“Because of the inter-dependent relationship between health and human development, efforts to end the AIDS epidemic can have positive spill-over effects, accelerating progress towards other development goals, including ending poverty. In turn, efforts to reduce inequality and poverty can create the conditions for reducing the spread of HIV and ending the epidemic. In the resource-constrained environment of today, understanding how to harness these synergies, and introduce cross-sectoral action will be key.”
The Open Working Group on the Sustainable Development Goals is currently deliberating on Sustainable Development Goals (SDGs). The proposed health goal is “attain healthy lives for all”, and the proposed HIV target is “by 2030 to end the epidemics of HIV/AIDS, tuberculosis, malaria, and neglected tropical diseases”.
“If member states are united in pursuing the end of AIDS, that would represent a significant increase in the level of ambition on HIV from that expressed in the Millennium Development Goals. The international community would be stepping up its expectations from halting and reversing the epidemic to ending it. While caveats in the small print qualify the notion of ‘ending’, the technical case for the feasibility of ‘ending AIDS’ has been compellingly laid out. The obstacles, as so often is the case, are financial and political” Helen Clark said.
Robert Carr Award
In addition, joint research conducted by UNDP, UNFPA and the Asia Pacific Network of Sex Workers titled “Violence against Sex Workers – Understanding Factors for Safety and Protection” has won a Robert Carr Research Award. The ceremony was held at Melbourne Convention and Exhibition Centre on July 21st, 2014 during the International AIDS Conference. The research results will be available at the end of the year.
As a leading co-sponsor of UNIADS, UNDP works with countries to understand and respond to the development dimensions of HIV and health, recognizing that action outside the health sector can contribute significantly to better health outcomes. UNDP supports countries to integrate attention to HIV in national planning, gender equality and MDG efforts; promote enabling human rights and legislative environments to reduce vulnerability to HIV and strengthen governance and coordination of national responses; and strengthen implementation of complex, multilateral and multi-sectoral funds and programmes including those financed by the Global Fund to Fight AIDS, Tuberculosis and Malaria.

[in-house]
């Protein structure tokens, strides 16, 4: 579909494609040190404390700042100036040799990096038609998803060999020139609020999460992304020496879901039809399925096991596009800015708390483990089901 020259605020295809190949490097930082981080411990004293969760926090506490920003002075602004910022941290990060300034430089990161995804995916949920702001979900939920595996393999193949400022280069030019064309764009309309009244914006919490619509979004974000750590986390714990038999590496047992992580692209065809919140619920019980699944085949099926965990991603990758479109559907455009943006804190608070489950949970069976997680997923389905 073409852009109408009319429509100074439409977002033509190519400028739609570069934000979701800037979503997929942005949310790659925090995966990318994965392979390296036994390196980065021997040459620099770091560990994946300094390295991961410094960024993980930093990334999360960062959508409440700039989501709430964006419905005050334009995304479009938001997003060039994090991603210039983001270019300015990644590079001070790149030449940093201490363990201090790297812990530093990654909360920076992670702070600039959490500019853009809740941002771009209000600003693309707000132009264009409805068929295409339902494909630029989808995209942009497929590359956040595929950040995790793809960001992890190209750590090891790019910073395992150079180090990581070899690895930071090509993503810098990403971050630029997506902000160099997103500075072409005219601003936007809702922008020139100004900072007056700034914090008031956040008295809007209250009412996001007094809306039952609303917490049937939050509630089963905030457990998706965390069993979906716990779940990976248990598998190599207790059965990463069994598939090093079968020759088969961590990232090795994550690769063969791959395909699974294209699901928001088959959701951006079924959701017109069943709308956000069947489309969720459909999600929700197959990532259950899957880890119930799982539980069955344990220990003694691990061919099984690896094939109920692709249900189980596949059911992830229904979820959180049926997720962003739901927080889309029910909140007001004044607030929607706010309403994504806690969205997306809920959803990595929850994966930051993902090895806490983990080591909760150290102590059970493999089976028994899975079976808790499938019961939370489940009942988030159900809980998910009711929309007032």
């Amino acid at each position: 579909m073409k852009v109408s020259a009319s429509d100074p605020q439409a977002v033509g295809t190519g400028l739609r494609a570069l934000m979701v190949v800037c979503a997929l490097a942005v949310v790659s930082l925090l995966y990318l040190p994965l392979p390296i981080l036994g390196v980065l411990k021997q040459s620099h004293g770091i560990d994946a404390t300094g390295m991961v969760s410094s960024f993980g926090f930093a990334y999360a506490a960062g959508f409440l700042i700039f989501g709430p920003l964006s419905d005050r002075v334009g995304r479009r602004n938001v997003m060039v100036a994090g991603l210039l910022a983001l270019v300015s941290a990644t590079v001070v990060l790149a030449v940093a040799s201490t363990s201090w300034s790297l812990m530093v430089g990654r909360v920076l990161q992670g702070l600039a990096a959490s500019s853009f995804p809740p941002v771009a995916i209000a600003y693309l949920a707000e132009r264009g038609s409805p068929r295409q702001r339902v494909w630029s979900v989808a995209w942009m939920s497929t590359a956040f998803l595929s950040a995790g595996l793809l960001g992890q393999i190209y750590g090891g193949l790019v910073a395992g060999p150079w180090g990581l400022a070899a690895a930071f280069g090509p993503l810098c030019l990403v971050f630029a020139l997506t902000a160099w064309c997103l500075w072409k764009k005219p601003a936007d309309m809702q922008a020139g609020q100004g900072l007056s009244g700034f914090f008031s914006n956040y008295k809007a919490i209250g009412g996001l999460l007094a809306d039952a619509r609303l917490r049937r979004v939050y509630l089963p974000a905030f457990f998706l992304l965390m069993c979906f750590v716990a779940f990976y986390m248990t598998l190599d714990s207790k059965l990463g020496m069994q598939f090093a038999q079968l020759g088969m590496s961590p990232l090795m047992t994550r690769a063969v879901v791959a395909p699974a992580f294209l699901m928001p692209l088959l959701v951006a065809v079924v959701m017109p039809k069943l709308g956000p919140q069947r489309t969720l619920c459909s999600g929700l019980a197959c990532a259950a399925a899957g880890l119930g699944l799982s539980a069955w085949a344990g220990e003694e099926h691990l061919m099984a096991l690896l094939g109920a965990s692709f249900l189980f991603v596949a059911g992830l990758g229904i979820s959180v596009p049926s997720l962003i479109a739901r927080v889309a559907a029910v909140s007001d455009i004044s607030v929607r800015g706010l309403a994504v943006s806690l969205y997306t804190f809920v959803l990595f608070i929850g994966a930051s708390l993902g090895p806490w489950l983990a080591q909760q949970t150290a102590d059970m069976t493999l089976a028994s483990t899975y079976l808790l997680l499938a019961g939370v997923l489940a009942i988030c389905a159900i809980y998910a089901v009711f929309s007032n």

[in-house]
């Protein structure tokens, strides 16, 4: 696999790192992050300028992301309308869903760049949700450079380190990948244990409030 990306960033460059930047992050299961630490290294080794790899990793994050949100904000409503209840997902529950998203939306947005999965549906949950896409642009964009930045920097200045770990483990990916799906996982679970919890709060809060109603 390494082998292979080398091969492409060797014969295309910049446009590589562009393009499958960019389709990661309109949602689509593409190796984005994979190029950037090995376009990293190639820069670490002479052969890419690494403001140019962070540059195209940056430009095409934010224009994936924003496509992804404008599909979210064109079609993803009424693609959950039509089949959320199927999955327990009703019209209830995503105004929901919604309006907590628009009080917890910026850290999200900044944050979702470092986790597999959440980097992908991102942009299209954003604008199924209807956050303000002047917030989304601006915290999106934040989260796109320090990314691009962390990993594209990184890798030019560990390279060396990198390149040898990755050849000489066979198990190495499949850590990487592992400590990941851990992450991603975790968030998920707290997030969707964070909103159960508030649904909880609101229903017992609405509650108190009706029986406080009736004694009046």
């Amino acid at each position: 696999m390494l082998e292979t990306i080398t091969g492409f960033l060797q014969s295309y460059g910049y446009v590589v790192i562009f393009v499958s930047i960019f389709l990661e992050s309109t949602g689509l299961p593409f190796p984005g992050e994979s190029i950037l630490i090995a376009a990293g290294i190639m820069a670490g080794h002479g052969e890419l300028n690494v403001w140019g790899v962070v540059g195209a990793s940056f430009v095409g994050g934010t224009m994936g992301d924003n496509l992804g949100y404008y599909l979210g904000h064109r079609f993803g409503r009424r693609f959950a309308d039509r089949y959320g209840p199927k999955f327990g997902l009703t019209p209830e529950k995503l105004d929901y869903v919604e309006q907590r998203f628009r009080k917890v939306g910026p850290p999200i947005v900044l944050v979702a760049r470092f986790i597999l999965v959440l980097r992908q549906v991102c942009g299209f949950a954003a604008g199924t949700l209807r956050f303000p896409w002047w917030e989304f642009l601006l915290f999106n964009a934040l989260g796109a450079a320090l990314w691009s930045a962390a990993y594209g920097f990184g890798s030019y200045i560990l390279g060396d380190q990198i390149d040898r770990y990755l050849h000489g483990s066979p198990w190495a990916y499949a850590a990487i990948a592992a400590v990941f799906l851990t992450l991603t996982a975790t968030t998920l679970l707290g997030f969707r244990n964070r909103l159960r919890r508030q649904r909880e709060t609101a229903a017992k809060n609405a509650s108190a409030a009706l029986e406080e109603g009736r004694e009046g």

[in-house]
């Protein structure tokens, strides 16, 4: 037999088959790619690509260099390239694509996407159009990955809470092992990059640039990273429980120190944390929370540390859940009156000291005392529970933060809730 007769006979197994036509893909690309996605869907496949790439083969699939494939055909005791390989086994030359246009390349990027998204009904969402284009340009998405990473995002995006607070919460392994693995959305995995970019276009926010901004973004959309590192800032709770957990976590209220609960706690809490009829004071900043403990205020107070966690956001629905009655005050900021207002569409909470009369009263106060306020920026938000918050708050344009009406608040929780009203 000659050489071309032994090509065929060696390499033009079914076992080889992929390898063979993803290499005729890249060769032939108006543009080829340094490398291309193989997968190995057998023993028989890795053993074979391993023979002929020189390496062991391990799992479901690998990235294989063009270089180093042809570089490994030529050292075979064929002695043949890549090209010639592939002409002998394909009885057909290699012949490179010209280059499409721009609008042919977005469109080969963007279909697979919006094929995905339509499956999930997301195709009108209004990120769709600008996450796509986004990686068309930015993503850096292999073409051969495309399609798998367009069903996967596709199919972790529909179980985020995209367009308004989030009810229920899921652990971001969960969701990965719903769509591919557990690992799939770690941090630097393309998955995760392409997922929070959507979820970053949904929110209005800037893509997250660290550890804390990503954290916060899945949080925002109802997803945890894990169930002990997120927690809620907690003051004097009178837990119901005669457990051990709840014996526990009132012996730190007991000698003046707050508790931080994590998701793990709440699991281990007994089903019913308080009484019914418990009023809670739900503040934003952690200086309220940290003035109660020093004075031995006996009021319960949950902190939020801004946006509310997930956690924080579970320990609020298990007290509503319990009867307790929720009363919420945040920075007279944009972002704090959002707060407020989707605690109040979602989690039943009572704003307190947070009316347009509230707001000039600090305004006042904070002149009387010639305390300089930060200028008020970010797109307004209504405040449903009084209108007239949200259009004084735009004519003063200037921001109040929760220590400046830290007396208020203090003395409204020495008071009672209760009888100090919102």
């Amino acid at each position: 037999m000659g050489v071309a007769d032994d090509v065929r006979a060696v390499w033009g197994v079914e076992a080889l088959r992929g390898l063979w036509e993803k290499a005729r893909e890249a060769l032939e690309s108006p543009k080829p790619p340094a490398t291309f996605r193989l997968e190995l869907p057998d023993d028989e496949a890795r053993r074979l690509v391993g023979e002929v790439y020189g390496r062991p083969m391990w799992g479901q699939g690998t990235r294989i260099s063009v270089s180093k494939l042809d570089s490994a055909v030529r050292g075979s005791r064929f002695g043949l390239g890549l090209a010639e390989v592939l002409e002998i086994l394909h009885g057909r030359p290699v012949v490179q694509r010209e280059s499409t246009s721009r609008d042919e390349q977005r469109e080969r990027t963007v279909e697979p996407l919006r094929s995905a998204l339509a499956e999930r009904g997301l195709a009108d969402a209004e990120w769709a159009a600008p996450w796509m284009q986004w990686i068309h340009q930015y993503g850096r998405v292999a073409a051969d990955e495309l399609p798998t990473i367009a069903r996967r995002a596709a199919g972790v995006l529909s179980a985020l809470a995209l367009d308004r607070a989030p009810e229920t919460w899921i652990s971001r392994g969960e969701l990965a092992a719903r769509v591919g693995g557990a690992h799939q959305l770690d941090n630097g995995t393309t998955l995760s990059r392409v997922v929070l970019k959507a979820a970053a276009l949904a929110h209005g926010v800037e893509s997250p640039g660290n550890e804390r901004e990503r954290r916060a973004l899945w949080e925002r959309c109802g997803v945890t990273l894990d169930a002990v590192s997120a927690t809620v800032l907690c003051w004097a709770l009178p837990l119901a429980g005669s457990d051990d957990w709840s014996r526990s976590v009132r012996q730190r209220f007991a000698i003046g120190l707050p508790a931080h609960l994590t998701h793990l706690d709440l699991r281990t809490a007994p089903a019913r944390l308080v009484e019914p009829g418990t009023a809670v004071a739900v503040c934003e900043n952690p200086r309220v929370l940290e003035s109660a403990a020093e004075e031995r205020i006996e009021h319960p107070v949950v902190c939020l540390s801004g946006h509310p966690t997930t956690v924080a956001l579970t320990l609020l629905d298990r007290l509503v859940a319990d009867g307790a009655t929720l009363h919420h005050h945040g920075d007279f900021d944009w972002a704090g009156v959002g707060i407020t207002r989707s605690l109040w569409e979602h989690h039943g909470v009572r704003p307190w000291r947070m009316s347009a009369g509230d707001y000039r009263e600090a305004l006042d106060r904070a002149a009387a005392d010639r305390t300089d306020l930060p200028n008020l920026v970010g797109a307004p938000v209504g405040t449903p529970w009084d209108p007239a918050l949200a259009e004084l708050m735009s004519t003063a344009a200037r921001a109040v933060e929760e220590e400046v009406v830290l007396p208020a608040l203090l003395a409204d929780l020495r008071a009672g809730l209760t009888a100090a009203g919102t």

About 20TH International AIDS Conference
The 20th International AIDS Conference will be held in Melbourne, Australia from 20-25 July 2014 and is themed “stepping up the pace.” According to the organisers, the title of this year’s AIDS conference is an acknowledgement that the AIDS response is at a critical juncture. The organisers intend to use the Melbourne AIDS conference to keep HIV at the top of the global health agenda, particularly post-2015.
Information on UNDP’s Work on HIV/AIDS
UNDP provides evidence of what works in HIV responses – drawn from our wide experience as a Principal Recipient of Global Fund money for HIV prevention and treatment in many countries, and from the role we play within the family of UNAIDS co-sponsors on rights-based approaches to HIV.